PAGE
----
If you caught our feature article earlier in the week – USA Cycling has its eye on Gravel, you would have read the email one of our readers sent directly to the CEO of USA Cycling – Derek Bouchard – and the Board of Directors. Mr Bouchard reached out to the individual who wrote that email, and had a 45 minute telephone conversation with him on December 7, 2016. That reader has shared his telephone conversation with us, but asked we keep his identity private. Thank you.
A conversation with Derek Bouchard
Mr. Bouchard contacted me to set up a phone call after receiving my email. We had a very pleasant and informative conversation. It will be interesting to see if it turns out to be constructive as well.
First, let me say that it was encouraging that he wanted to interact at all. He noted that he gets lots of email and correspondence that is critical of USAC. I learned that a thoughtful, even-tempered, and well informed email is what got his attention. So, note to self: Don’t send a rant, no matter how “right” I am. He is aware of the notion that USAC is perceived as a fun killer for gravel races. He wanted to know more about why.
Mr. Bouchard seemed genuinely interested in my perspective on gravel racing, and USAC’s involvement. I did not and do not claim to represent everyone engaging in the sport.
I presented the problem to Mr. Bouchard as having three major components: 1) culture, 2) perception, 3) trust. I suggested that the culture of the gravel scene is one that grew out of a response to the traditional USAC culture. If not a direct response to that culture, it is independently counter to that culture. I think gravel riders revel in the counterculture nature of their events. I noted the vast differences between the comradery and behavior between the typical gravel event and a road race. (Ever hear someone say “great ride” as they passed and dropped you in a road race? Not me, not in 40+ years of racing). I suggested I perceived the USAC mission to be one of identifying, supporting, and promoting elite racing cyclists. That is a mission that leads to a culture where participatory athletes, or the vast majority who will never make it to the elite level, may not be served by USAC. Furthermore, that culture can lead to unhealthy attitudes, behaviors, and outcomes for the sport. Many in the gravel community may further perceive that their involvement (and fees) are used to support the elite athlete programs, not those they are participating in themselves. Thus, the claims in public pronouncements are not believed or trusted. I suggested that “sometimes your behavior is so loud, I can’t hear what you are saying” meaning that all the tangible evidence still suggests they are looking for the next Tour de France winner, not helping us have fun.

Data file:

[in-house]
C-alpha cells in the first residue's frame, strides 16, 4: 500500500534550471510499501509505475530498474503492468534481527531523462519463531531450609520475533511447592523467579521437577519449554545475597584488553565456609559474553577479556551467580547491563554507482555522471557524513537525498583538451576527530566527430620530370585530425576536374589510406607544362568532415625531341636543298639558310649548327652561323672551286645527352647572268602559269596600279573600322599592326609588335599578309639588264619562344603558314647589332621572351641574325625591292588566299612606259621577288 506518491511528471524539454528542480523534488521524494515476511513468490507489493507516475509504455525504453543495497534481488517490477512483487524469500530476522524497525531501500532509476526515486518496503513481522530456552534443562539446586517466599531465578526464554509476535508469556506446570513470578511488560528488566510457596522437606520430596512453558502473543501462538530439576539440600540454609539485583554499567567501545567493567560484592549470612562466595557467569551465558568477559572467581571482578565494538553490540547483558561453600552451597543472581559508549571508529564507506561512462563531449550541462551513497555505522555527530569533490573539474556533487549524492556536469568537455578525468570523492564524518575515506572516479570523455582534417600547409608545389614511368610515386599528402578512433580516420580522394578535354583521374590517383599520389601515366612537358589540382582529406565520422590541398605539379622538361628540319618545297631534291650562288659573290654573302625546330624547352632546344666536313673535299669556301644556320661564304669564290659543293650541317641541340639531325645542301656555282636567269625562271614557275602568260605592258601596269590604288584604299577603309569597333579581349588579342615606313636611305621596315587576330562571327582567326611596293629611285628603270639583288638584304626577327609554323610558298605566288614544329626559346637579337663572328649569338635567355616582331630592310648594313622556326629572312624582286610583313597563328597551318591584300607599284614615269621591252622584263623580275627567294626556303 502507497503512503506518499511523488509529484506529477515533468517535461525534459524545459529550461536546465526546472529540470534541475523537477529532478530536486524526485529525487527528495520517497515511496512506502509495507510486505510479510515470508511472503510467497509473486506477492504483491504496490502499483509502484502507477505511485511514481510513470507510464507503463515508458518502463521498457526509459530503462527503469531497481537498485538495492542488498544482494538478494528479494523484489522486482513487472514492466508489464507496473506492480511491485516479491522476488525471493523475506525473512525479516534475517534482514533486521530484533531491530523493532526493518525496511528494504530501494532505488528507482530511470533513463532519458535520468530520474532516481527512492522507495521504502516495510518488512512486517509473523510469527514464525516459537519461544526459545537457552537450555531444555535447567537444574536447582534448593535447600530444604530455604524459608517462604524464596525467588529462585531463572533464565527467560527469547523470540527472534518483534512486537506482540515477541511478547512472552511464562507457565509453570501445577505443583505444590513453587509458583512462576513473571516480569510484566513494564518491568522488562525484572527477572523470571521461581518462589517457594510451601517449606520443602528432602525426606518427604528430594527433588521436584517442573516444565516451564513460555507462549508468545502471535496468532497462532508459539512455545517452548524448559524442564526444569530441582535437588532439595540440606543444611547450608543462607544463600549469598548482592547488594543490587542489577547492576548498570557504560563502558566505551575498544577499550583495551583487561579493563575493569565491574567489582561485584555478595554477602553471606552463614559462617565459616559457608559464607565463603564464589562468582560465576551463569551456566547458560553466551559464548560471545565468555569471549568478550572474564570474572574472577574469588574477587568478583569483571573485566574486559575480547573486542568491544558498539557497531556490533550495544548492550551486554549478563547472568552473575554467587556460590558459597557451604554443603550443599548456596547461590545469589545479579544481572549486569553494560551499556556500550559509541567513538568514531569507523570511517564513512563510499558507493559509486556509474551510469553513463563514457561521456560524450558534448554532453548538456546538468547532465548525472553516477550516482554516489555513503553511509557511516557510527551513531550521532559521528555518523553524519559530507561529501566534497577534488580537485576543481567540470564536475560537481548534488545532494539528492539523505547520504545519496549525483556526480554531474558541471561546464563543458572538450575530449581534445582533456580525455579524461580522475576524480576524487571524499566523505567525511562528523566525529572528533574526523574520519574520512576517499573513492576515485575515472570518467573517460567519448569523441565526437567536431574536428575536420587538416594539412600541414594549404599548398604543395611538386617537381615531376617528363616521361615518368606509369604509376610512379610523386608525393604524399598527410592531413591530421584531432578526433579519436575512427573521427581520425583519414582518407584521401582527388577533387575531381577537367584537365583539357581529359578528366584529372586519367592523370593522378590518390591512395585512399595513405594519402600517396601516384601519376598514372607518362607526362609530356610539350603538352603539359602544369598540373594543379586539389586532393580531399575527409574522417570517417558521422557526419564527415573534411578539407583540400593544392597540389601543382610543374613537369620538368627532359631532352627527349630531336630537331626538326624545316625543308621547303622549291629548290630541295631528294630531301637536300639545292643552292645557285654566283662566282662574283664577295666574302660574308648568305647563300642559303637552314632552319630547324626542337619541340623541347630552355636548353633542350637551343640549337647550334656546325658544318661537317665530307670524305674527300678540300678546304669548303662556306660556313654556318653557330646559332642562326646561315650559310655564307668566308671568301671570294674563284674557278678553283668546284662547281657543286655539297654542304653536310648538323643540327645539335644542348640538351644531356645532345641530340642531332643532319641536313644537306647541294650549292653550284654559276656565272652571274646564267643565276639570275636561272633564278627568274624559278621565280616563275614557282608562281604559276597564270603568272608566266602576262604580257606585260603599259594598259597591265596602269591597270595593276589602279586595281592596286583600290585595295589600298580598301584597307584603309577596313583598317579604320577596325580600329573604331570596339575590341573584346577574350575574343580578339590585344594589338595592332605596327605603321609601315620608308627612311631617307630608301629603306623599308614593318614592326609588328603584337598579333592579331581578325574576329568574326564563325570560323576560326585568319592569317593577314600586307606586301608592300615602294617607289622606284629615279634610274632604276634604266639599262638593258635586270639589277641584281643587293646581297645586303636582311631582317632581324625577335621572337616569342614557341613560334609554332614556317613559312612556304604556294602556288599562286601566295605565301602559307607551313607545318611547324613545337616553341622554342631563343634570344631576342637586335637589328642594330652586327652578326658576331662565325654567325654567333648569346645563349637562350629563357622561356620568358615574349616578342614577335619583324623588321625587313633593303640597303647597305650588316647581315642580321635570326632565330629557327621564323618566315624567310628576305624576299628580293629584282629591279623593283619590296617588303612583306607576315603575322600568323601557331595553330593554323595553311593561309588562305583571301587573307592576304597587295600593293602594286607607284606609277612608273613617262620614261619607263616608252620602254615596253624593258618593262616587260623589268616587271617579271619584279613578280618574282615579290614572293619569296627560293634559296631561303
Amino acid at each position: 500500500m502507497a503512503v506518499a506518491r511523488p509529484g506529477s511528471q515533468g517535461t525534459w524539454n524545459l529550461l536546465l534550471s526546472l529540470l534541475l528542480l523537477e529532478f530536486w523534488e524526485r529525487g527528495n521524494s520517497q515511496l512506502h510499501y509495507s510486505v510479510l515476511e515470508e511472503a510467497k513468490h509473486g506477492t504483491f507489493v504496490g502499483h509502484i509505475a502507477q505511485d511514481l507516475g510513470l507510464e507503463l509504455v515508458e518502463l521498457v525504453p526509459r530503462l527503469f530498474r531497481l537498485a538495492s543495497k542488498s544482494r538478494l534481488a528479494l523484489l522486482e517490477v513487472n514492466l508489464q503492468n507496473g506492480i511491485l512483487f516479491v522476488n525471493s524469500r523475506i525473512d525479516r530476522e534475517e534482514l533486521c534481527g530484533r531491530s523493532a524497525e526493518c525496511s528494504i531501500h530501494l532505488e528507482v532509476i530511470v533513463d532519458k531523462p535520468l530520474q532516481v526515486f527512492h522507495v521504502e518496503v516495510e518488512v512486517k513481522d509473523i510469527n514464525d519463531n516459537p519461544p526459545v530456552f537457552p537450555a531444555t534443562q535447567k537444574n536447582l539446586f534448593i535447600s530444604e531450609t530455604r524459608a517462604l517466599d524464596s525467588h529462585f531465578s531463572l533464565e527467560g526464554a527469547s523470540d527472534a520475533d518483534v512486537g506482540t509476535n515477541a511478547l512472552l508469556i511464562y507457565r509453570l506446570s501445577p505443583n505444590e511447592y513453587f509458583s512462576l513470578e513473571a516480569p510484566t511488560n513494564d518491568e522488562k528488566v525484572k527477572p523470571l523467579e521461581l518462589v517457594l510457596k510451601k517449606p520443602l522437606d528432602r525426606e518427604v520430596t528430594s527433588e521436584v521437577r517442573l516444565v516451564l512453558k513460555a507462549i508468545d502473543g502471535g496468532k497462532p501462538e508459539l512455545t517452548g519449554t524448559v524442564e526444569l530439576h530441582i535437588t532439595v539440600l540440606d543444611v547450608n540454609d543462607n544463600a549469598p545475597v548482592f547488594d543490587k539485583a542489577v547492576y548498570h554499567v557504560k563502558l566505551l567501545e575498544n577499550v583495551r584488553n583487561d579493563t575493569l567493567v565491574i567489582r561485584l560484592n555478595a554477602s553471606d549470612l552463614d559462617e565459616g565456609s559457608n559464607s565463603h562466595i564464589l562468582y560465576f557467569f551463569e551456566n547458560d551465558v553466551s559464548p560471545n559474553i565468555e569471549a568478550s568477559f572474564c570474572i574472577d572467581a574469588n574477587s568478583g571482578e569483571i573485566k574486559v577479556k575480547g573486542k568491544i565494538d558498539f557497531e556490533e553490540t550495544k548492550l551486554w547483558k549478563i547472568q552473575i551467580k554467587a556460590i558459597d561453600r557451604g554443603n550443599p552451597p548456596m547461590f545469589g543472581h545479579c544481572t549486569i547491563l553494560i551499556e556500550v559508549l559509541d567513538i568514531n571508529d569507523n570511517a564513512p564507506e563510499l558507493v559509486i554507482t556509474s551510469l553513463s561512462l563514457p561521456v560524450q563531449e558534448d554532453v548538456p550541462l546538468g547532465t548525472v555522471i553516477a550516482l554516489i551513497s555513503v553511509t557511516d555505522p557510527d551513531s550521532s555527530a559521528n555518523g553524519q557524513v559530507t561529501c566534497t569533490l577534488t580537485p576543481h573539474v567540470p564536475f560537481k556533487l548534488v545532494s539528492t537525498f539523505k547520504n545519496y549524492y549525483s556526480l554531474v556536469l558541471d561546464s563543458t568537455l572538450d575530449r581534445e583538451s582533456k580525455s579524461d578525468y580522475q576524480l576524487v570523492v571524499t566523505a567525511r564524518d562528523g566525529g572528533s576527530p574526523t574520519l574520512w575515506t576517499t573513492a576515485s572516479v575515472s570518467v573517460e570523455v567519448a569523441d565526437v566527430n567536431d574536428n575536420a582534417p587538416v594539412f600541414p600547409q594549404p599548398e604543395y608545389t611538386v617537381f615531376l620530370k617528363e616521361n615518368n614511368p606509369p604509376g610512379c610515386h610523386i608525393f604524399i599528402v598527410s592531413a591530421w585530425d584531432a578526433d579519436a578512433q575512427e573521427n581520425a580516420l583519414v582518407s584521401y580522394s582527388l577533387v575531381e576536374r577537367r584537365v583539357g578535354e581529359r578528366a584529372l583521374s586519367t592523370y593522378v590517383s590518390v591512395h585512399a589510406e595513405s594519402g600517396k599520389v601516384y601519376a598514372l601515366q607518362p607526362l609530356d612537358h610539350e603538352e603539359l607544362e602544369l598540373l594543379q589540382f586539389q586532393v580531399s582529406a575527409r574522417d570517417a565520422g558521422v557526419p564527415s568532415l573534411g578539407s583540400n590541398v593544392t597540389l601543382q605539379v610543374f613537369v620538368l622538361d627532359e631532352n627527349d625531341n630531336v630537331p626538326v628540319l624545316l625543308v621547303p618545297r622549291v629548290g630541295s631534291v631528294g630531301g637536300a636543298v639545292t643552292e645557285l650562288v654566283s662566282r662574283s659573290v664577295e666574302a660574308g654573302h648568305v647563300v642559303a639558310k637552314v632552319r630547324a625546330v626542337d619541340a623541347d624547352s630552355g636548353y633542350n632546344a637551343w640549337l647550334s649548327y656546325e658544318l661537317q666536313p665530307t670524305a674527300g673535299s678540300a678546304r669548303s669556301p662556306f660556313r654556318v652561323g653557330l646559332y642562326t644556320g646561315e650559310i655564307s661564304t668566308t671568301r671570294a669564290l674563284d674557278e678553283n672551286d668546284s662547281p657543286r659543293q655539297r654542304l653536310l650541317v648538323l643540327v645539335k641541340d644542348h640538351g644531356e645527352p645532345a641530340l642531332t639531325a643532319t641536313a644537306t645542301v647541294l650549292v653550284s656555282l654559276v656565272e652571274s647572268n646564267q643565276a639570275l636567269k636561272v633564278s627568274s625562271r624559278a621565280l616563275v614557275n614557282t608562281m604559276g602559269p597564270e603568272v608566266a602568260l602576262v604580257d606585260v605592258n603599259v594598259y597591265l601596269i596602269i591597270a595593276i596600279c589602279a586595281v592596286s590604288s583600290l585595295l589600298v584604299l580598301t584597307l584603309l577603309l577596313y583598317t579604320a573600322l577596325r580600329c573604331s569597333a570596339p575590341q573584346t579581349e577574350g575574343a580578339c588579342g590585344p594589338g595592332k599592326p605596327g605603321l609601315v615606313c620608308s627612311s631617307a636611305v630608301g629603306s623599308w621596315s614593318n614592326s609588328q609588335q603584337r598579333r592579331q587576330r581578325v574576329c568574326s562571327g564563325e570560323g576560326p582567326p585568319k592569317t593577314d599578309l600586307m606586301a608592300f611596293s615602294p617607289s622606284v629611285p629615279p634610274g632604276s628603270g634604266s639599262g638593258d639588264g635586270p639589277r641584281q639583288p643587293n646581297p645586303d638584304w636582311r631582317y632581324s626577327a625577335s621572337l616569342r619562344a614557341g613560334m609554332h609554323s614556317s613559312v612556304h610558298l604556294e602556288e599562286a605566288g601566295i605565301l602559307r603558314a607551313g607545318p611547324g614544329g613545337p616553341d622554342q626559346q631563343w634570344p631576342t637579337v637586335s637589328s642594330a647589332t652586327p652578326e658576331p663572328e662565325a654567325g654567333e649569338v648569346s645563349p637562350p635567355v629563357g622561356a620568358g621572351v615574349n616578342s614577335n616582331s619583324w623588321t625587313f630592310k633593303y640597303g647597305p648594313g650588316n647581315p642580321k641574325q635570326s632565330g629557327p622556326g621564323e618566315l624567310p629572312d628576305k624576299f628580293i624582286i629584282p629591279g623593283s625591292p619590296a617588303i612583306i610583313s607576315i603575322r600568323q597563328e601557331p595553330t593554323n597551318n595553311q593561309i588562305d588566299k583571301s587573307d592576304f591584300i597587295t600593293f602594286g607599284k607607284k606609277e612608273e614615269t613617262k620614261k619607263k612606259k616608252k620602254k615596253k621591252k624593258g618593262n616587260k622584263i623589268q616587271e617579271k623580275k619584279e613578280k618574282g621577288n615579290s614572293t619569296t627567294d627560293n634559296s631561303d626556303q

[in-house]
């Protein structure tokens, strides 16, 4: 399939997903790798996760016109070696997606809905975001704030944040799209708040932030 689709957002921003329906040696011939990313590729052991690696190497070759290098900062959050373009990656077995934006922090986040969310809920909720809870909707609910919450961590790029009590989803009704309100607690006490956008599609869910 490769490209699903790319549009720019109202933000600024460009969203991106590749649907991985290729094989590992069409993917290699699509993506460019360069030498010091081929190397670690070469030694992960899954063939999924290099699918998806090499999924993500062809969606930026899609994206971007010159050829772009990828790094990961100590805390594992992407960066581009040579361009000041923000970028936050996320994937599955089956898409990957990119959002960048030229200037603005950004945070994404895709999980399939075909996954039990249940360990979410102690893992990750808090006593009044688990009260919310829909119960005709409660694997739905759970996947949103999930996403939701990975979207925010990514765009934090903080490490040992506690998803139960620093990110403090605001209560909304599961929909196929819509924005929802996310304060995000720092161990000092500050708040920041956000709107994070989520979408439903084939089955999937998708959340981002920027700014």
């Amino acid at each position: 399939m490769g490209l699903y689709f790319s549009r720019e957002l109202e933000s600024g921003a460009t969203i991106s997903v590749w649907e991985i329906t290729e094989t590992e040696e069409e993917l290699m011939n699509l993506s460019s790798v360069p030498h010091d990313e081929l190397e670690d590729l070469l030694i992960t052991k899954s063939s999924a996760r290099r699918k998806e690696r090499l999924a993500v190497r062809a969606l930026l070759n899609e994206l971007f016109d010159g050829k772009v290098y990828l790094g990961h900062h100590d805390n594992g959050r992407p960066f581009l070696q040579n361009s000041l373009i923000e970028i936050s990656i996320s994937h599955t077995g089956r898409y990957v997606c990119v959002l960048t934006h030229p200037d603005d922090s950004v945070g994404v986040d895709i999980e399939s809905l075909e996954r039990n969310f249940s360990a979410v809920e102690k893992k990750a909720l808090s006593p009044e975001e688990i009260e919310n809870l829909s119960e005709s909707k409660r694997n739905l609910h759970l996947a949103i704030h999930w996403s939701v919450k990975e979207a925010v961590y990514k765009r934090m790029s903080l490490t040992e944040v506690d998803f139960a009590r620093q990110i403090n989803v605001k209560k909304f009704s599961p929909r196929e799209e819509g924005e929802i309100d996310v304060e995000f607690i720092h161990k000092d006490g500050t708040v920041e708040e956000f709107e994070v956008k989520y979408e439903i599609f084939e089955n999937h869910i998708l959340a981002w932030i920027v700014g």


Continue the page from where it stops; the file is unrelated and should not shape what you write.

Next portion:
He acknowledged that the historical culture of USAC was to promote elite athletes, and he wants to change that. I have no reason not to believe him, but I noted he would have a hard time selling that to the people I ride with.
He wanted to know what the perceived threats from USAC could be. I suggested that we perceive the importation of the USAC culture (points series, categories, championships, sponsorships for winning races, race payouts, “win at all cost”) to be the biggest threat. The second threat was over-regulation and killing the fun.
When asked what USAC offers that would offset those perceived risks, the answer was pretty unsatisfying. He elaborated upon the insurance USAC offers, and online registration. I gave him my perspective. Nearly all of my crashes and injuries have occurred in training or social rides… I can’t remember any in the last 20 years that occurred in a sanctioned event. I have insurance. To ride bikes without insurance is crazy. There are risks to promoters that I don’t fully understand. They may decide the USAC is good for that. Online registration with USAC is trivial and redundant to other existing services. So, shocking little value was offered. USAC needs to articulate and define what “promoting cycling” means. That is the big problem facing USAC. I see little value to them “taking over” gravel and gran fondo events, and serious risks.
So what did I take away from the conversation? USAC is struggling with declining participation, licensing, and money. I think this is forcing them to try to “broaden their portfolio”. I think they are struggling to define their mission, that is now very poorly articulated, and even more poorly operationalized. I offered that USAC first needed to decide if their mission should focus on fixing the competitive side of their operation. I have no problems with them being an agency that is about elite cycling competition, and I support that. I did not get any convincing argument about why the gravel community should be part of that plan. They are separate, and gravel is growing without USAC. USAC has a huge battle to convince gravel cyclists they have something to offer and that what they offer outweighs the risks. Furthermore, they need to be educated about the differences in culture, and the nuances of how poorly articulated missions can ruin that. It will be a hard job.
Interesting facts from USA Cycling’s website:
The vision of USA Cycling is to make the United States of America the most successful country in the world of competitive cycling.
The mission of USA Cycling is to achieve sustained success in international cycling competition and grow competitive cycling in America while delivering an exceptional customer experience.
Gender, Demographics and Age Groups
Approximately 60% of USA cycling members are in one of the Masters categories. Only 26% are in the prime racing age. Thus, USAC’s mission is built on the back of Master’s license holders. One could say it is astonishing how little USAC caters to or supports their largest member group(s)?